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1 September 2013 Survey of antibiotic resistance in cell phone and computer keyboard isolated bacteria
Lisa Ann Blankinship, Barbara L. Cotton, Janet L. Gaston
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Abstract

Surveillance and tracking of antibiotic resistant bacteria carried on common-use items will help to elucidate the prevalence of antibiotic resistance within communities. Communication of these data will allow healthcare agencies and basic researchers to better plan mechanisms for combatting the problem of antibiotic resistance. During this project, samples were collected from public access computer keyboards and personal cell phones of the faculty, staff, and students at Troy University in Troy, Alabama. From these samples, thirty-eight individual isolates were identified by biochemical testing; one sample could not be identified. Nine distinct organisms were identified to the species level and included both gram positive and gram negative bacteria. Each of the 39 isolates was tested for resistance to 17 antibiotics. Resistance to three β-lactams (ampicillin, oxacillin [methicillin], and penicillin) was most common while overall drug resistance remained low. β-lactam antibiotics are commonly used to treat a wide range of bacterial infections. Oxacillin is one of the “last ditch” antibiotics within the β-lactam family and is used for serious bacterial infections. With the overuse and misuse of antibiotics, drug and multi-drug resistance among commonly encountered bacteria is expected to rise.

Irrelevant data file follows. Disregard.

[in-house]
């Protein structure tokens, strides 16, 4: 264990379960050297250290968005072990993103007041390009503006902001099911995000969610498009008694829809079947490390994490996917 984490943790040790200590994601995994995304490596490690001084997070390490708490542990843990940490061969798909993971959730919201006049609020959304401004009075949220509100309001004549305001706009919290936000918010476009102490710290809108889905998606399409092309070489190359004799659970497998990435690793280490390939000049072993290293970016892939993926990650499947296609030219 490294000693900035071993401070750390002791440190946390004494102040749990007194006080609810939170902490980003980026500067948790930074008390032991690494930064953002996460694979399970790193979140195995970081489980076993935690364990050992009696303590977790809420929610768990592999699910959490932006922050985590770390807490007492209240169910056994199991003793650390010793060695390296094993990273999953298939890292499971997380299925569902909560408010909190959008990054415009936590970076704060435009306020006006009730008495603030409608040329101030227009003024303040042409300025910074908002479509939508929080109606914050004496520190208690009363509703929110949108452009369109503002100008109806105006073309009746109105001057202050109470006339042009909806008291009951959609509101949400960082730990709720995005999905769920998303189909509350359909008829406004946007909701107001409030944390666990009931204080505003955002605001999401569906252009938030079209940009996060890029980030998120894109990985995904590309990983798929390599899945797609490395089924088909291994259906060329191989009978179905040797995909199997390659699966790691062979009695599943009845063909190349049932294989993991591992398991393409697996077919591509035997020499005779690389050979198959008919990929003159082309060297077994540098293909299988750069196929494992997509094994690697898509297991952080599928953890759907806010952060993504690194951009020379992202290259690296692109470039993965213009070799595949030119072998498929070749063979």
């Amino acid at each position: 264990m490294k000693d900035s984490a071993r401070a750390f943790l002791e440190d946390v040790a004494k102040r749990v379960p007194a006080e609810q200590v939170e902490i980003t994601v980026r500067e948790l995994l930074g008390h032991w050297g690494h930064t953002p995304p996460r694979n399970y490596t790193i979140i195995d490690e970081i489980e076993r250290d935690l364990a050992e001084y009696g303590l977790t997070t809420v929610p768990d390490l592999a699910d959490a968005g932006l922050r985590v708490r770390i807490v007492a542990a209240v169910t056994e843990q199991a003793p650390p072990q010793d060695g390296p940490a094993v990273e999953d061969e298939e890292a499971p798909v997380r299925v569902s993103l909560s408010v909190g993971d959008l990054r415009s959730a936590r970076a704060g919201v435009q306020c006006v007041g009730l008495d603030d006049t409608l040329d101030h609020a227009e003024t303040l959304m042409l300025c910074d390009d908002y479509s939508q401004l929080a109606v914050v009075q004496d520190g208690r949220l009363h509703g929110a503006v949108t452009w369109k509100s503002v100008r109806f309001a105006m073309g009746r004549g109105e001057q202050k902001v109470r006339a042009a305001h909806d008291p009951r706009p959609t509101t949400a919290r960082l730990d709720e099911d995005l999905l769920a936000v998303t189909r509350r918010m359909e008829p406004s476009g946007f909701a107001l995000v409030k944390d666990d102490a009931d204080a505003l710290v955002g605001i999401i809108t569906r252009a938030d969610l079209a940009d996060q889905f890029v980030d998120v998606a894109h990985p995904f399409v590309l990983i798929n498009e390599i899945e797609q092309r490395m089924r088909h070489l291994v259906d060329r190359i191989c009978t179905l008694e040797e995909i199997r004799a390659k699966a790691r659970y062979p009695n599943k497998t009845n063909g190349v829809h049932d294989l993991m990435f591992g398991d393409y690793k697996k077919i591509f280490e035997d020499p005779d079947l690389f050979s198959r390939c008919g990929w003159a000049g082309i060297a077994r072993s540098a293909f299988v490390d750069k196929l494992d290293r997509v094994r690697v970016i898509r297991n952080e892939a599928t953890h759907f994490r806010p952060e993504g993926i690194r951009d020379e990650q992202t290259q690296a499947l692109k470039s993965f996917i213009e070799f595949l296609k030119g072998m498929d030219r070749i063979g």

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Lisa Ann Blankinship, Barbara L. Cotton, and Janet L. Gaston "Survey of antibiotic resistance in cell phone and computer keyboard isolated bacteria," BIOS 84(3), 165-172, (1 September 2013). https://doi.org/10.1893/0005-3155-84.3.165
Received: 4 June 2012; Accepted: 1 December 2012; Published: 1 September 2013
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